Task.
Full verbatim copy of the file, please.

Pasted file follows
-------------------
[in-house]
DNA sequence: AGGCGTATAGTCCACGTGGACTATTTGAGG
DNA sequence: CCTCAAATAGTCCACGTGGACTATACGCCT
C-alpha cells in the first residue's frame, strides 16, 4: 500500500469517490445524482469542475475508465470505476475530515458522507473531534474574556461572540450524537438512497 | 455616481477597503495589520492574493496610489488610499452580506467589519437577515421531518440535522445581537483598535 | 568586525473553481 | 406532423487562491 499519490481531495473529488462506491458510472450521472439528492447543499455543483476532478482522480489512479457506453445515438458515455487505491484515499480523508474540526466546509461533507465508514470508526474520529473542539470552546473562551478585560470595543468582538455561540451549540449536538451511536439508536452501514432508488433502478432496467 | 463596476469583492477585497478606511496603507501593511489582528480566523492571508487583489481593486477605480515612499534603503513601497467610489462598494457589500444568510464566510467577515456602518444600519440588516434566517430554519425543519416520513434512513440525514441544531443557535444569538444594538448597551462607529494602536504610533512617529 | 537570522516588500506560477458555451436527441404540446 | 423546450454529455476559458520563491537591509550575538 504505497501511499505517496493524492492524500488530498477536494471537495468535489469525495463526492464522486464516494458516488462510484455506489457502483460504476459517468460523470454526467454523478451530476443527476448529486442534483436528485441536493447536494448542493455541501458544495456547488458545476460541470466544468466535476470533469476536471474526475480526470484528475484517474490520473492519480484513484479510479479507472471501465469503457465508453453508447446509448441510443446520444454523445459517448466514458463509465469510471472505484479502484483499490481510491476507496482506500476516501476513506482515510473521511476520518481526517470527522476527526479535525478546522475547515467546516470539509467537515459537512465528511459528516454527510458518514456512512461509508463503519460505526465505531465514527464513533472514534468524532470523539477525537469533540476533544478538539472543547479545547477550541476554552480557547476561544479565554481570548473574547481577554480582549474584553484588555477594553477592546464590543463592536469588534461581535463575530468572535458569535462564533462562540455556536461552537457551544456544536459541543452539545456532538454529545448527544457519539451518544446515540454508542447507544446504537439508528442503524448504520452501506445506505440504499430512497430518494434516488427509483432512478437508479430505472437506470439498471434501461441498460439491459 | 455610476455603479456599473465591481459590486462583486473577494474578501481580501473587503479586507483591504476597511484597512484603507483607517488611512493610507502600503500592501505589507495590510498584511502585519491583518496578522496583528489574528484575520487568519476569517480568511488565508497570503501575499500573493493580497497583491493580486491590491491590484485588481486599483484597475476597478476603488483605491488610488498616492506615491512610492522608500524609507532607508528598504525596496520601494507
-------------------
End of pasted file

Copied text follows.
[in-house]
DNA sequence: AGGCGTATAGTCCACGTGGACTATTTGAGG
DNA sequence: CCTCAAATAGTCCACGTGGACTATACGCCT
C-alpha cells in the first residue's frame, strides 16, 4: 500500500469517490445524482469542475475508465470505476475530515458522507473531534474574556461572540450524537438512497 | 455616481477597503495589520492574493496610489488610499452580506467589519437577515421531518440535522445581537483598535 | 568586525473553481 | 406532423487562491 499519490481531495473529488462506491458510472450521472439528492447543499455543483476532478482522480489512479457506453445515438458515455487505491484515499480523508474540526466546509461533507465508514470508526474520529473542539470552546473562551478585560470595543468582538455561540451549540449536538451511536439508536452501514432508488433502478432496467 | 463596476469583492477585497478606511496603507501593511489582528480566523492571508487583489481593486477605480515612499534603503513601497467610489462598494457589500444568510464566510467577515456602518444600519440588516434566517430554519425543519416520513434512513440525514441544531443557535444569538444594538448597551462607529494602536504610533512617529 | 537570522516588500506560477458555451436527441404540446 | 423546450454529455476559458520563491537591509550575538 504505497501511499505517496493524492492524500488530498477536494471537495468535489469525495463526492464522486464516494458516488462510484455506489457502483460504476459517468460523470454526467454523478451530476443527476448529486442534483436528485441536493447536494448542493455541501458544495456547488458545476460541470466544468466535476470533469476536471474526475480526470484528475484517474490520473492519480484513484479510479479507472471501465469503457465508453453508447446509448441510443446520444454523445459517448466514458463509465469510471472505484479502484483499490481510491476507496482506500476516501476513506482515510473521511476520518481526517470527522476527526479535525478546522475547515467546516470539509467537515459537512465528511459528516454527510458518514456512512461509508463503519460505526465505531465514527464513533472514534468524532470523539477525537469533540476533544478538539472543547479545547477550541476554552480557547476561544479565554481570548473574547481577554480582549474584553484588555477594553477592546464590543463592536469588534461581535463575530468572535458569535462564533462562540455556536461552537457551544456544536459541543452539545456532538454529545448527544457519539451518544446515540454508542447507544446504537439508528442503524448504520452501506445506505440504499430512497430518494434516488427509483432512478437508479430505472437506470439498471434501461441498460439491459 | 455610476455603479456599473465591481459590486462583486473577494474578501481580501473587503479586507483591504476597511484597512484603507483607517488611512493610507502600503500592501505589507495590510498584511502585519491583518496578522496583528489574528484575520487568519476569517480568511488565508497570503501575499500573493493580497497583491493580486491590491491590484485588481486599483484597475476597478476603488483605491488610488498616492506615491512610492522608500524609507532607508528598504525596496520601494507